The next day we headed back to Mike’s and three of us rode up the old logging trail up to the observatory. It is a challenging rock hopping, waterfall climbing abandoned trail, but well worth it once you reach the beautiful, pristine pine forests. We made it with only minor incidents such as Brad blowing by me over big rocks like I was standing still, only to make a sudden right turn when the trail went straight. The rocks and mesquite snagged him about six feet below, which was fortunate because it was a long way down. It was also fortunate that I saw him because he had disappeared. I stopped where he had gone over the edge, but Paul went motoring right on past, oblivious to his buddy’s antics. In Paul’s defense it was gnarly enough if you lose your momentum it’s tough to get going again. The views and the drop-offs were awesome. We all managed to tip over a time or two on that ride, but no serious “ow-ies.” Paul is the “rock master,” but he is also the “cactus master.”
Let me tell you about the previous day’s ride—no it was the same day, earlier in the morning on the way to Mike’s. We crossed Diablo Dry Lake maintaining about eighty. Then it suddenly enters a whoopy two track. Paul didn’t quite make the proper speed adjustment, by say 60 MPH, so we had to wait while he made a few adjustments to body and bike. We barely got going again when Paul seemed to have a grudge against whoop-de-doos, because he hit another set—in anger I’m sure—did several wing dings for about thirty yards and turned sudden left where there was no left and sat down on as hairy a three foot tall cactus as I have ever seen anybody tangle with in all my years in Baja. As sympathetic buddies we watched as he dropped his pants and spent endless time picking thorns from his butt. He knew we were good friends,—though we wouldn’t pick them out of places he couldn’t reach, we did offer him a lot of helpful suggestions and took pictures.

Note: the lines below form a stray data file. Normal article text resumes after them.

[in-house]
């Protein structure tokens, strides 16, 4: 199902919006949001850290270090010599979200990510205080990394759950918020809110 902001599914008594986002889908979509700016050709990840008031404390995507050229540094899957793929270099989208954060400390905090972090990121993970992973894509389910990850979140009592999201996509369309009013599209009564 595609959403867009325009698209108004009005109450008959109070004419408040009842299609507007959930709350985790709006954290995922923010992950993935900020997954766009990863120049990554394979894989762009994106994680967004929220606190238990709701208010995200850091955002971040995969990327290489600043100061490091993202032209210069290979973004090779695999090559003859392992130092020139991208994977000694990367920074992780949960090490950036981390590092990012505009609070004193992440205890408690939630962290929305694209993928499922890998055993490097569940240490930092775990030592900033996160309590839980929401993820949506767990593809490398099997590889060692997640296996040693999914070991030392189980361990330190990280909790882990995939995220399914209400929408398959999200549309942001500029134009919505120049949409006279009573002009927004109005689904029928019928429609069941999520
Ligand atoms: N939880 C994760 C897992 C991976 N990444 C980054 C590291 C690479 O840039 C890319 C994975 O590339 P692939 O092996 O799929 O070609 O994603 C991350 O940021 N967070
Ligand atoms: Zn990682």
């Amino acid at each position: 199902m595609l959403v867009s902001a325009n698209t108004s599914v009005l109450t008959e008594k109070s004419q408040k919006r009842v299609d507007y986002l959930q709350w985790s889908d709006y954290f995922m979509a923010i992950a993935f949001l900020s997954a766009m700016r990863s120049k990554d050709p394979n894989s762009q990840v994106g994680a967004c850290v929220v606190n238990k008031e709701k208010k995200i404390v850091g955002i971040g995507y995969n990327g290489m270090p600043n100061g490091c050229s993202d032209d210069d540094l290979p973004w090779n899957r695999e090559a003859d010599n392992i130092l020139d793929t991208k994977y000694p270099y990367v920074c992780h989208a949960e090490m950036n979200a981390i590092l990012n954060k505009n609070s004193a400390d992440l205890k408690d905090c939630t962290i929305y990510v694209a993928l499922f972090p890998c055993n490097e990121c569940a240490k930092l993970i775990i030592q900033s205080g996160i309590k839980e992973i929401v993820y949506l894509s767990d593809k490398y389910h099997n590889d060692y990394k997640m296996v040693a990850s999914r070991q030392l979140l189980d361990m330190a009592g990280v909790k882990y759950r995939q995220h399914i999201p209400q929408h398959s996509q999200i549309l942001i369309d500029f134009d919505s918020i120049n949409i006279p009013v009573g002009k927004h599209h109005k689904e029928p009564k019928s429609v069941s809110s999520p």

We had just a great time the whole trip, lots of fun, good camaraderie and four guys who got along great, five if you count me. I really enjoy riding with a bunch who even under the adversities that you always run into—keep their cool and their good humor. The Avalanche (Jay) had a couple rough days, but was still a good sport and the Heap-on-the-curb (Bryce) managed to stiffen his spine enough by the day after the Margaritas to shorten it six inches on the jarring ride down to Puertocitos—and he can’t afford to lose that much.
All in all a great ride, a fun bunch of guys and I hope they come down again—Jay the Drink-master, Bryce the Instigator, Paul the Kid, and Brad the Trouble-maker.